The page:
Near the Haiti airport AFP

The United States resumed carrying out deportation flights of expelled Haitian migrants, as the Caribbean country continues engulfed in violence and chaos, the Miami Herald reported on Thursday.

Concretely, 74 people were taken to the northern city of Cap-Haïtien, as the capital, Port-au-Prince has become a battlefield in the clash between criminal organizations and security forces. Its airport has been closed for weeks as a result of reigning insecurity.

Migrant advocates harshly criticized the decision, emphasizing the fact that migrants are being taken to a situation in which their lives could be in danger.

"It is simply cruel to deport individuals to Haiti at this time," told the outlet Randolph McGrorty, executive of Catholic Legal Services in Miami.

"The resumption of deportation flights to Haiti is beyond belief. At least beliefs that embrace compassion and humanity," added Tom Cartwright, who tracks ICE deportation flights and was the first to spot the plane on Thursday.

The U.S. halted deportation flights at the end of February, when gangs intensified their assault on Haiti's institutions and infrastructure, including ports and airports. Violence has continued since, with gangs estimated to control about 80% of the capital.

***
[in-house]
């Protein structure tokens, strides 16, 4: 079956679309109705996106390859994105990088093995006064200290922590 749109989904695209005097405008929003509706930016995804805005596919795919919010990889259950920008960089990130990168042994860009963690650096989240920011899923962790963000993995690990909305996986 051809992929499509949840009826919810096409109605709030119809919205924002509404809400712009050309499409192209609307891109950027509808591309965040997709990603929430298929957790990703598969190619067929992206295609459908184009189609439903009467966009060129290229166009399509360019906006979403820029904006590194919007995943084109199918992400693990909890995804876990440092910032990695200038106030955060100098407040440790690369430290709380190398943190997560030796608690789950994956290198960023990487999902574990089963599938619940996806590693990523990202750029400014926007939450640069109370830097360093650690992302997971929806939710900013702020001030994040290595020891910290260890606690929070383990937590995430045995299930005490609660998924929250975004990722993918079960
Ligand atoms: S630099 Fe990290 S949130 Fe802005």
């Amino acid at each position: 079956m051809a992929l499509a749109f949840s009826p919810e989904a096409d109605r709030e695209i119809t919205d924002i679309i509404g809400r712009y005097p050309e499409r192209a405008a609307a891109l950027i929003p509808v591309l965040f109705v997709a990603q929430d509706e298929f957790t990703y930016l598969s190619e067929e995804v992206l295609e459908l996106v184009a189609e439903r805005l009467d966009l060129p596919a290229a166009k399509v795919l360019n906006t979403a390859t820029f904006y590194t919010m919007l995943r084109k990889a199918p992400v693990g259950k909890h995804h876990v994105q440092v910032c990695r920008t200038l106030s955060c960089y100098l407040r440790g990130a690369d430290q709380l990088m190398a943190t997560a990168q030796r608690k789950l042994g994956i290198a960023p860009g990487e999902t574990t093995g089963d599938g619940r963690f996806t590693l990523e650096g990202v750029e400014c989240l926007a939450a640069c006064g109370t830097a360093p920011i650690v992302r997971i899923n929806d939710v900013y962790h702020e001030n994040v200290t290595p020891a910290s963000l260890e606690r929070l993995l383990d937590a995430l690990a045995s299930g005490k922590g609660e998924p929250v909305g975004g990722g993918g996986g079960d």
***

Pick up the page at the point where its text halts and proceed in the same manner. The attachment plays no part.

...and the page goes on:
The UN and immigration advocates had called for a moratorium on deportations to the country. U.S. lawmakers also gathered last week to urge the Biden administration to address the worsening crisis.

Among the lawmakers and advocates' were the Biden administration: "extend and redesignate TPS for Haiti," "stop all plans to detain Haitians interdicted at sea at Guantanamo Bay or offshore detention centers," and "Halt all removals to Haiti by land or sea."

"We have a moral obligation to protect Haitians fleeing these horrific conditions, and to support Haitian-led solutions that ensure democracy and stability," said Representative Cori Bush.

"Just where are these deportees supposed to go?" said William O'Neill, the U.N.'s independent human-rights expert on Haiti.

Meanwhile, Haitian authorities former a transitional council tasked with, among other things, addressing widespread violence, naming a new Prime Minister and setting a date for presidential elections in 2026.

Its members were announced on Tuesday, revealing the names of those with voting power and observers. The measure had been delayed after the members claimed that outgoing Prime Minister Ariel Henry changed the terms of their agreement to continue in power.

The European Union urged all parties to cooperate "sincerely" and find a "Haitian solution" to lift the country out of its current state of chaos.

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